Recognising the difficult issues posed by pensions for many charities the National Association Of Pension Funds is holding a free seminar for charities in London on Thursday 6th February 2014. The event has gathered a series of specialist speakers with expertise on pensions and the charity sector to provide attendees with in depth knowledge on the issues faced and the potential options available.
The event is designed to be highly interactive with participants being given the opportunity to ask questions and feedback views to regulators, representative bodies and specialist advisers. This is undoubtedly an event not to be missed.
More information on the event is available here: NAPF Charities Forum
The problems 3rd Sector employers are facing with their defined benefit pension schemes it would seem are at last getting the attention they deserve and momentum for change is building.
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Pension liabilities have been cited as one of the main barriers to pursuing a merger, and it is understandable given the complexities of the legislation, HR issues and potential threat of triggering a significant financial burden.
It is no wonder then that the last two years has seen few mergers completed and a significant number being abandoned before conclusion.
Mergers are inevitable in the current market environment as a way of improving competitiveness, scale and efficiencies, but to navigate the pension minefield professional advice sought at an early stage of the negotiations is vital.
This advice would allow a full investigation of the implications of any change to ensure short term objectives are not being met at the expense of the long term security of the organisation.
Read the full article by David Davison at Civil Society.
The recent announcement about the improved funding position of the Social Housing Pension Scheme (SHPS), while good news on the face of it does warrant some further investigation and should encourage some questions to be asked by participants.
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The Charity Finance Directors Group (CFDG) have announced plans to research the true scale of the charity sector’s final salary pension problem.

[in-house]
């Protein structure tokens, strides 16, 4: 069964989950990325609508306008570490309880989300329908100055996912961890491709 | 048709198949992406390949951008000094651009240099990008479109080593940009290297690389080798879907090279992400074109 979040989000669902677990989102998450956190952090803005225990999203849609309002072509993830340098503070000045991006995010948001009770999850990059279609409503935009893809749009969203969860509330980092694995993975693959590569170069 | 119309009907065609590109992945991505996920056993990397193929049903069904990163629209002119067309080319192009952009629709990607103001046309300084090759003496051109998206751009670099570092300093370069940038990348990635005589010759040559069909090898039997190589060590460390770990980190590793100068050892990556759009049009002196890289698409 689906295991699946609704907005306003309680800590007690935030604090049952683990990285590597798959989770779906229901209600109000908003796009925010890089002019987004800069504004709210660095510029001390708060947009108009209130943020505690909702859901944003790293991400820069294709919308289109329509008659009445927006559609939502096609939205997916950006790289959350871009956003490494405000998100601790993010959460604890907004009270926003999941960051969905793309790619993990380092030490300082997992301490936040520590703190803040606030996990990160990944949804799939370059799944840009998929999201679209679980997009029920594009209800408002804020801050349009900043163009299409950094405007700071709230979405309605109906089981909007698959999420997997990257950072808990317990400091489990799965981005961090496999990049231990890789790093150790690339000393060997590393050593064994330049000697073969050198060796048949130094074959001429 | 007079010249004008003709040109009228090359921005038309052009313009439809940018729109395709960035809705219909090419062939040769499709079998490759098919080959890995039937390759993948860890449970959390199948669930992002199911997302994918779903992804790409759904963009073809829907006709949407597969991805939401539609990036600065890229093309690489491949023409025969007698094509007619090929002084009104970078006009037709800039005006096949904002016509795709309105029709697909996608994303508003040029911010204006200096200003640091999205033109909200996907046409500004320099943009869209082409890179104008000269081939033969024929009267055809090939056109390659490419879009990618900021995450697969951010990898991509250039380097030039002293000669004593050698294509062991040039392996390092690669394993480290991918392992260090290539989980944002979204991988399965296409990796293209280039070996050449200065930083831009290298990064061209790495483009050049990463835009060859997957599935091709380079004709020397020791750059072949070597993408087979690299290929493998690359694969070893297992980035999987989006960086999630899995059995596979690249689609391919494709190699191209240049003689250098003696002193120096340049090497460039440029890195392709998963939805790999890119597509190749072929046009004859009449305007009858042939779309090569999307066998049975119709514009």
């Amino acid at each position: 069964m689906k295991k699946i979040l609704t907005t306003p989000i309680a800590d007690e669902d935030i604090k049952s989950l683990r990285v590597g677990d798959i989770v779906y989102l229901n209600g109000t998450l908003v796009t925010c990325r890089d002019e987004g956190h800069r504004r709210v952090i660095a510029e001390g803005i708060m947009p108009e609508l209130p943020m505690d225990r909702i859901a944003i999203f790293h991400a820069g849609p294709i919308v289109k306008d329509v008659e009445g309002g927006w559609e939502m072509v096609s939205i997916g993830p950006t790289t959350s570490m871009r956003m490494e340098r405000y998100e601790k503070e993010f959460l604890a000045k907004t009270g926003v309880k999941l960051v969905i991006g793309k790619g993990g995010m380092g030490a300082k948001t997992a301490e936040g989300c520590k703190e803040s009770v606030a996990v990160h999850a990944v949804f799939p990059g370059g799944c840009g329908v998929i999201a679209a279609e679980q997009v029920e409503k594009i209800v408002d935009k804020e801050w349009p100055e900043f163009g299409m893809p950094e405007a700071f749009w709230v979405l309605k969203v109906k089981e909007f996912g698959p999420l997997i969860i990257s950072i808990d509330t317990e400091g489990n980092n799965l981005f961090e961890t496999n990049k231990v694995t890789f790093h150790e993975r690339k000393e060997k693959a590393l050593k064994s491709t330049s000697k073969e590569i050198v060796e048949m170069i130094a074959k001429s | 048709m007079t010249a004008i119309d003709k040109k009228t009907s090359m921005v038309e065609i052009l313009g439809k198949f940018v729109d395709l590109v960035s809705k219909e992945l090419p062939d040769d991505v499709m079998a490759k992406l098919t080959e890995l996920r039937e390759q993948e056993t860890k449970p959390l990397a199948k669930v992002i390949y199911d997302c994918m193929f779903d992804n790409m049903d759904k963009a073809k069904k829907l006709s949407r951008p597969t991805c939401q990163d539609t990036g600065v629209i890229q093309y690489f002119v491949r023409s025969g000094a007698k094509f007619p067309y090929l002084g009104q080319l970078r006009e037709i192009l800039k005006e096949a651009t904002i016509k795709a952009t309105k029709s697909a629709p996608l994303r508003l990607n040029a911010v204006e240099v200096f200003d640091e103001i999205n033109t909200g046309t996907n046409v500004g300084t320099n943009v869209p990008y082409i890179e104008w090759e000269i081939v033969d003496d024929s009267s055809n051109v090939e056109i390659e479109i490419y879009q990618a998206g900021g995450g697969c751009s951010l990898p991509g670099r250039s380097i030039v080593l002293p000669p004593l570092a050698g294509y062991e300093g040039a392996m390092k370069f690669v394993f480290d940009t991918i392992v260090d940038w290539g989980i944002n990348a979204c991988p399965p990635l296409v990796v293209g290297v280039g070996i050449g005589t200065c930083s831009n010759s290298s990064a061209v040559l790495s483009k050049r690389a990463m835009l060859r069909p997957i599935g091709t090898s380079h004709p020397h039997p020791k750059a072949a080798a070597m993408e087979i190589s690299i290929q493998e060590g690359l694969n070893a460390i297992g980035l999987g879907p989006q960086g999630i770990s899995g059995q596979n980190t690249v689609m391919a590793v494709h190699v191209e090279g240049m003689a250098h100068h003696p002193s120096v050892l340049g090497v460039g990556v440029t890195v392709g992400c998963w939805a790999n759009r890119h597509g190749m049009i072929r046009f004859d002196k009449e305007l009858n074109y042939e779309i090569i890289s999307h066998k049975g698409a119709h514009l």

David Davison for Civil Society, explains why the focus should not be on the size of the number, but on how to address the issues, engage all stakeholders and formulate a ‘blueprint for change’.
I noticed the positive announcement this morning that Signature and Care Support is to merge with Choice Support to create more jobs.
This is clearly good news but from a pensions perspective the change does highlight a major issue for any bodies changing status (e.g. incorporating or merging) where they participate in multi-employer pension schemes such a those run by local government, the Pensions Trust or similar. Such a change in status can trigger the unwelcome pension consequence of terminating the participation of one (or both) bodies in the scheme with the requirement to pay a very significant debt contribution to the scheme. The level of debt can be many times the size of that disclosed in the organisations accounts and can frequently impact on the organisations future success. It could also be levied even where there is no change to the numbers of staff continuing to participate in any scheme post the change.
This is an area where great care is required and early engagement with the pension scheme is essential as problems can frequently be overcome but only if arrangements are made in advance of any change. I’m not suggesting that this is the case here as I’m unaware of the pension background but it is a general note of warning to be prepared where any change in corporate status is contemplated.
Our regular blog author and industry commentator David Davison has now won a place as a fully commissioned blogger for Civil Society website. With extensive experience of pension and finance issue affecting the charitable and not-for-profit sector David will impart his wisdom (and hopefully some wit) on the subjects of governance and finance.